Wednesday, December 3, 2008

A-LIST: Carmex Electra

Come on, don’t act like you never heard it. Carmex, that Cadillac of lips balms, has a frenzy of rumor and support sites swirling on the web. Personally, we love the stuff, but like spider eggs in Bubble Yum, we think someone has been telling your children very bad things about a very good lip balm.

You know you’ve heard it. “Carmex contains ground fiberglass that necessitates repeated applications” or “Carmex is made with salicylic acid, which chafes the lips, making you crave more.” Comedian Paula Poundstone even jokes about a secret wing at Betty Ford for users with a Carmex addiction “begging for just one little dip of their finger into the pot.”

So let’s take a look at what’s out there in terms of support or myth-busting around this venerable, 58-year-old product:

Dictator Princess: Prinny hysterically describes Carmex as “Vaseline with a tingle” and details her Carmex addiction low: combing Paris for “the little yellow pot.”

Lip Balm Anonymous: This is the Nancy Reagan of Carmex addiction sites describes the amber goo as packing “a rush that rivals crack cocaine when you first apply it.”

Salon Selectives: A well-researched piece by Mary Roach that details addicts who go by first name, last initial only. Lisa M. applies an average of 108 times a day, poor thing. This is the mothership: the official Carmex website. In addition to addiction issues, it addresses how to remove Carmex stains from your clothing. Messy!

Winehouse Is Da Balm: links Amy Winehouse to Carmex. This How-To wiki suggests slathering balm all over your face. “Carmex is the best.” Mmm-hum, we knew it.

HOW TO: Find a Brand-New Scissor Sister

“I’m sorry,” Michael DeSalvo says into the phone, “I’m booked for the night.” He looks up from the call and winks at me. Me likey, but Candy Bushnell’s advice echoes in my head: wait until you’re back home before you visit the salon. How do you think cornrows happen?

But I couldn’t wait any longer. I’d moved to Syracuse and was beginning to resemble a Pomeranian, so I had to go about finding a new stylist, which brought me to Hairanoia at 101 Green Street and Hawley Avenue.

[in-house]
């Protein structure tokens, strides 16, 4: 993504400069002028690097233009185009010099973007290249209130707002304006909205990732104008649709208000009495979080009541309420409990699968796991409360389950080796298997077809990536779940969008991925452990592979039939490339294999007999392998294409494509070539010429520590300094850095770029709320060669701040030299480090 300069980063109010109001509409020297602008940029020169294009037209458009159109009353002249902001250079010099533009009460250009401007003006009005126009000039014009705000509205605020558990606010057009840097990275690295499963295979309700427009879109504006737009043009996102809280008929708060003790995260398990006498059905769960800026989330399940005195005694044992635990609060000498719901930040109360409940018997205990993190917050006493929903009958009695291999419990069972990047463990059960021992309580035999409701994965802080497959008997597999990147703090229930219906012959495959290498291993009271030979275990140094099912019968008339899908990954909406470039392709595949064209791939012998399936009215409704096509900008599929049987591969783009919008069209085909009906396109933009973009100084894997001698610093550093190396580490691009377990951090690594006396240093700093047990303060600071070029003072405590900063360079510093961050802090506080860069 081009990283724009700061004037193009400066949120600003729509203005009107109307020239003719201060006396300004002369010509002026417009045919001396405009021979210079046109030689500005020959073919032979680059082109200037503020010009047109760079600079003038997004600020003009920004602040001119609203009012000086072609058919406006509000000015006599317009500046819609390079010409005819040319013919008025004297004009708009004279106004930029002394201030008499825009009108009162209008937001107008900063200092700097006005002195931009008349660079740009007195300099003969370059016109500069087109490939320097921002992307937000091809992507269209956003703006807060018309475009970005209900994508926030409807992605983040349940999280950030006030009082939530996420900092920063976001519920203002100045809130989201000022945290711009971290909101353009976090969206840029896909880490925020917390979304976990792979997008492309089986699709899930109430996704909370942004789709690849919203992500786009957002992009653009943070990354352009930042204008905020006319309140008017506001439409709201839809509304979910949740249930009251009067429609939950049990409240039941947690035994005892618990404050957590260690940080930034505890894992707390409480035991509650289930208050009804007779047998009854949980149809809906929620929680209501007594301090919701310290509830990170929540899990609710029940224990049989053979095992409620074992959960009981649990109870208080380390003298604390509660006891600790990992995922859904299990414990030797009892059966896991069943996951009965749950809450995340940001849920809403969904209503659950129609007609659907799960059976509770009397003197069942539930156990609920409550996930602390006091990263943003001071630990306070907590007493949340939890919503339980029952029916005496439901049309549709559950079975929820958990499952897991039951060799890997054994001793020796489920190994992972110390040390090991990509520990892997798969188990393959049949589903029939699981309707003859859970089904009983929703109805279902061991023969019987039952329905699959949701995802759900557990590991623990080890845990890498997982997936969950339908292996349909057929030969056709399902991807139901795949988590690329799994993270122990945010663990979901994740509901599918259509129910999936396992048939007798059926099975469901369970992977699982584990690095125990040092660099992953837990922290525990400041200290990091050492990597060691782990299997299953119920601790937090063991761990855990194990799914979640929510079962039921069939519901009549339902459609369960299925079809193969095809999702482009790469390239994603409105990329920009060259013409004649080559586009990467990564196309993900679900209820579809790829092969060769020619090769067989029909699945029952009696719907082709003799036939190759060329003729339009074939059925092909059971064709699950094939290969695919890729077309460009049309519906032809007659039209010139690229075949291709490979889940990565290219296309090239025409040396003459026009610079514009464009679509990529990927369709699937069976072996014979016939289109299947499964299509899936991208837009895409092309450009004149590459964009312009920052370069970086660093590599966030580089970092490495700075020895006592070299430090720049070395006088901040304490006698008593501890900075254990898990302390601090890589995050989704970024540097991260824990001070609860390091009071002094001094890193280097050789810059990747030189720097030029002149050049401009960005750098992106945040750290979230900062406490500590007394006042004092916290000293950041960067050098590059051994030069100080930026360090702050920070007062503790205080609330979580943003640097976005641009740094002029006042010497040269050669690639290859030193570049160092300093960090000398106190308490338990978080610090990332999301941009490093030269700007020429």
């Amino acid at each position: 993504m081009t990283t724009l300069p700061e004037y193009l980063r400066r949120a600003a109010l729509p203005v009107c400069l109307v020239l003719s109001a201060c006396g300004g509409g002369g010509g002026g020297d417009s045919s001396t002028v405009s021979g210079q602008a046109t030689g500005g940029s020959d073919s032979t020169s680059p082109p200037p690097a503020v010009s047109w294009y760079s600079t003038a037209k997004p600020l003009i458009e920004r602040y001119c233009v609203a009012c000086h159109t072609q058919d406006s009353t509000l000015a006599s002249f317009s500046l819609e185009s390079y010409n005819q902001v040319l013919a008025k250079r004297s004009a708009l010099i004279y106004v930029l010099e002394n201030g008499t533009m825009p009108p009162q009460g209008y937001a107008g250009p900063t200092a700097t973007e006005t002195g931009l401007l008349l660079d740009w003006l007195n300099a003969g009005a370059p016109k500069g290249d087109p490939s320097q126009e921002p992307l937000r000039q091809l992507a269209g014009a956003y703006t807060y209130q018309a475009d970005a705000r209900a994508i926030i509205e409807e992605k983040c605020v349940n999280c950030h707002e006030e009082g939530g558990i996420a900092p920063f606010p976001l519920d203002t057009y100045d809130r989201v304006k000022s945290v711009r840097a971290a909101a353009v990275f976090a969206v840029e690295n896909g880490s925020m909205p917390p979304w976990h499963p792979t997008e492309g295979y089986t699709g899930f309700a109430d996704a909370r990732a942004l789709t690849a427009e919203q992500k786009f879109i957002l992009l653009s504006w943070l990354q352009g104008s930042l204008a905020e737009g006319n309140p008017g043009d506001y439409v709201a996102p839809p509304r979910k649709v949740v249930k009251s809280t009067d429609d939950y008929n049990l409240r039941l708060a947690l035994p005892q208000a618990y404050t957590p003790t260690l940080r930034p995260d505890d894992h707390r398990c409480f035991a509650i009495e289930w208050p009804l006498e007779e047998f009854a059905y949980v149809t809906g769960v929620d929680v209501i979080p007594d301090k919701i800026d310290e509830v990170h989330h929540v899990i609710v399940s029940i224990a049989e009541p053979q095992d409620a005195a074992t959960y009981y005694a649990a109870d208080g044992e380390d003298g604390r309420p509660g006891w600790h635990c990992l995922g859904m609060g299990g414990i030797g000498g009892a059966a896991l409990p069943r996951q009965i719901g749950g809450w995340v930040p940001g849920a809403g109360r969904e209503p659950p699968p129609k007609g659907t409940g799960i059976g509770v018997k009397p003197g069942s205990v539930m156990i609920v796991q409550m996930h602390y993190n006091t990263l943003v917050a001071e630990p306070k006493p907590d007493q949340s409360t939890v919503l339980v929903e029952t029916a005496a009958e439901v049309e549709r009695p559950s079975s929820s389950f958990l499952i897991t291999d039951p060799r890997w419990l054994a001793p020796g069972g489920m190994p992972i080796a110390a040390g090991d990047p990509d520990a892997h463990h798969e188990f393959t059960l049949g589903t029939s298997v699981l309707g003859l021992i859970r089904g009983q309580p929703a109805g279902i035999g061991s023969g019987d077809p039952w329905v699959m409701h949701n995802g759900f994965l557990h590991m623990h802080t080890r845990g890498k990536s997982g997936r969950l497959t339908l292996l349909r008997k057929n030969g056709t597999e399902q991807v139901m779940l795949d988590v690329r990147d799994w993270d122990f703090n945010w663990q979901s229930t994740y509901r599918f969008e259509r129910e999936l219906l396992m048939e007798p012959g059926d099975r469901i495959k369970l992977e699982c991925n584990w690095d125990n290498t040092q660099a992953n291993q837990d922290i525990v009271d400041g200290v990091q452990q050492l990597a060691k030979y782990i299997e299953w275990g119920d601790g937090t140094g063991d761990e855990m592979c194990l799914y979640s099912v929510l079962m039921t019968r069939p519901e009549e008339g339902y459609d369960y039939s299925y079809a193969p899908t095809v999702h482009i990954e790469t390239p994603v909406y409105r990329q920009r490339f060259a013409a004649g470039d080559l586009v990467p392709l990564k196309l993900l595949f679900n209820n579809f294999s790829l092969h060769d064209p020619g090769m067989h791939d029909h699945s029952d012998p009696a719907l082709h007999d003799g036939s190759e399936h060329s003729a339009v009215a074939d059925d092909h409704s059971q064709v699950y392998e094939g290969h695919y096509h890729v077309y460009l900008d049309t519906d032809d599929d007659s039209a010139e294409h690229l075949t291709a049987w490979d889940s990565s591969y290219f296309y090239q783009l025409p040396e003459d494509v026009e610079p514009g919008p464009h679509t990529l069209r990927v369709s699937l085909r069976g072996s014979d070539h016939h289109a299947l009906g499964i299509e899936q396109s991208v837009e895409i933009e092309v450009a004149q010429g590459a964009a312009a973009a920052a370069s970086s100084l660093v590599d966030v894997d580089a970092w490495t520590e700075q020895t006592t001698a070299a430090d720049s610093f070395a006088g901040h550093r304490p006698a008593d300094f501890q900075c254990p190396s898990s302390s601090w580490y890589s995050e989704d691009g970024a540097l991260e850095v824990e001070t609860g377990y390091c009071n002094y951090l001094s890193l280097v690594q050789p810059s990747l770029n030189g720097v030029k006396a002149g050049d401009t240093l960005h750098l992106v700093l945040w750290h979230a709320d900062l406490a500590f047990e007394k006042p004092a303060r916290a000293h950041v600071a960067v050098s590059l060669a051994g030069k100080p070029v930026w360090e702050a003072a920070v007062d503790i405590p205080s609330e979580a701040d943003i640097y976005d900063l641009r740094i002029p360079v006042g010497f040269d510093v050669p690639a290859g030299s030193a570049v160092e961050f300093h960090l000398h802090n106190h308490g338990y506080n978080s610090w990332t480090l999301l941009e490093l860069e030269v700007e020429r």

I’d heard about the salon’s owner, “the wheel of Hawley Green,” but when I called to book my appointment, he answered the phone himself. I scheduled, then inquired if the owner could cut my hair. “I am the owner,” he replied unassumingly

At the handsome, double-height salon, DeSalvo offers hot cider and gets to work on an amazing tea tree shampoo and head massage. Someone who obviously didn’t get the “booked for the night” memo prattles on. If her talking means the magic fingers don’t stop, she can babble all night.

Soon I’m in the cutting chair and he asks me what we're doing. I look him dead in the eye and say, “Do whatever you want with me, Michael.” It’s the leap of faith one needs to take when finding a new salon, but DeSalvo, who insists it’s all about chemistry, has some more tips for finding a new man in your life:

Hang out: sit around and read some magazines in the salon you’re thinking about using. And if the magazines are more than five years old, press.

Cruise: is your hairdresser hot? Would you sleep with him? Don’t play the old stylist or ex-con game. If your hairdresser has tattoos, that’s a good thing.

Cheat: Don’t be afraid to step out on your man. DeSalvo encourages his clients to try someone new. They appreciate him more when they come back.

And not to get all Terminator, but I’ll be back.

LANDMARK LOOKS: Shaffer Shopping

Holiday Art Sale
Shaffer Art Building
December 3, 4, &5